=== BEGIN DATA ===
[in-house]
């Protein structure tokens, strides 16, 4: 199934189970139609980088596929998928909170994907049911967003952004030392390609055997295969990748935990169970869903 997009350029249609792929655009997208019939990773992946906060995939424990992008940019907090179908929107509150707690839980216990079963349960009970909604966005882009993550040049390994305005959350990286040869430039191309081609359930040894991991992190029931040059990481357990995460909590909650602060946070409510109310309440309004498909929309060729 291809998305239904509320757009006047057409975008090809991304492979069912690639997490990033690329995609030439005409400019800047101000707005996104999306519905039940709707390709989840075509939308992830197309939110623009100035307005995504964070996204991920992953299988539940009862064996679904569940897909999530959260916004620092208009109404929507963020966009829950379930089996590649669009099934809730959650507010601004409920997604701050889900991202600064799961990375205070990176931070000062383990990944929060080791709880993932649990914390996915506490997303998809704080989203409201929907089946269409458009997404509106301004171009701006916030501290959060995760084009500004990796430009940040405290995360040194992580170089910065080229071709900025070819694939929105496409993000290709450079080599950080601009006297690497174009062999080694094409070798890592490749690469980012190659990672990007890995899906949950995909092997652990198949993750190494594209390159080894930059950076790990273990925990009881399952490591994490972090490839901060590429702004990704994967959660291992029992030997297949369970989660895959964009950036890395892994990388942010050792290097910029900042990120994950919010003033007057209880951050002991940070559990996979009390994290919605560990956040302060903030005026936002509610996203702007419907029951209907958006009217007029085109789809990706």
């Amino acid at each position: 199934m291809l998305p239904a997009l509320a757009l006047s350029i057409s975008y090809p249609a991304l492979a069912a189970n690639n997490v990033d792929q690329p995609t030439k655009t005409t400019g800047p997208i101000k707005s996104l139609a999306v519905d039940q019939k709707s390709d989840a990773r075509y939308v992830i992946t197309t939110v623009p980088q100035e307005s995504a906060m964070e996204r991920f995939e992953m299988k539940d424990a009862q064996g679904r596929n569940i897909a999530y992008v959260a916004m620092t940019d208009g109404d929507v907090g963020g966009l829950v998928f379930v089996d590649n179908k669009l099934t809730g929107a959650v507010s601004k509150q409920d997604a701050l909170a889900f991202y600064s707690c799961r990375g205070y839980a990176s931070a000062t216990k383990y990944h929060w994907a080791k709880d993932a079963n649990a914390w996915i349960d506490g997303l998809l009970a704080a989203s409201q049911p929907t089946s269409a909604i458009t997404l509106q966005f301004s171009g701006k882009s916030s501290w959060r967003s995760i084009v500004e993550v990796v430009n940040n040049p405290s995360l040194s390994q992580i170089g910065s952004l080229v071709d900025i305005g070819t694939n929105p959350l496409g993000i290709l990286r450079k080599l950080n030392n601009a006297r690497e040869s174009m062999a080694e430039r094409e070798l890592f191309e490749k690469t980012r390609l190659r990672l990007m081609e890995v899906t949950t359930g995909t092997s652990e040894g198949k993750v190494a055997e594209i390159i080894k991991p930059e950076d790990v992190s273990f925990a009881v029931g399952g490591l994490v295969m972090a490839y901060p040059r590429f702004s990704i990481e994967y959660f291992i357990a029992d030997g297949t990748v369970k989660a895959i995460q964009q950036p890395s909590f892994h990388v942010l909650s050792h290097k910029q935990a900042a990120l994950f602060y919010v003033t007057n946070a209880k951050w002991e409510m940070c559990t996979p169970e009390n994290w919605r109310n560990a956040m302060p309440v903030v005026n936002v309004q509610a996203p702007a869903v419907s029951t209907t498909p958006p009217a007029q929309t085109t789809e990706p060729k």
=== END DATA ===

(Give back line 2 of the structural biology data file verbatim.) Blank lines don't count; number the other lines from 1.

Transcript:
């Protein structure tokens, strides 16, 4: 199934189970139609980088596929998928909170994907049911967003952004030392390609055997295969990748935990169970869903 997009350029249609792929655009997208019939990773992946906060995939424990992008940019907090179908929107509150707690839980216990079963349960009970909604966005882009993550040049390994305005959350990286040869430039191309081609359930040894991991992190029931040059990481357990995460909590909650602060946070409510109310309440309004498909929309060729 291809998305239904509320757009006047057409975008090809991304492979069912690639997490990033690329995609030439005409400019800047101000707005996104999306519905039940709707390709989840075509939308992830197309939110623009100035307005995504964070996204991920992953299988539940009862064996679904569940897909999530959260916004620092208009109404929507963020966009829950379930089996590649669009099934809730959650507010601004409920997604701050889900991202600064799961990375205070990176931070000062383990990944929060080791709880993932649990914390996915506490997303998809704080989203409201929907089946269409458009997404509106301004171009701006916030501290959060995760084009500004990796430009940040405290995360040194992580170089910065080229071709900025070819694939929105496409993000290709450079080599950080601009006297690497174009062999080694094409070798890592490749690469980012190659990672990007890995899906949950995909092997652990198949993750190494594209390159080894930059950076790990273990925990009881399952490591994490972090490839901060590429702004990704994967959660291992029992030997297949369970989660895959964009950036890395892994990388942010050792290097910029900042990120994950919010003033007057209880951050002991940070559990996979009390994290919605560990956040302060903030005026936002509610996203702007419907029951209907958006009217007029085109789809990706």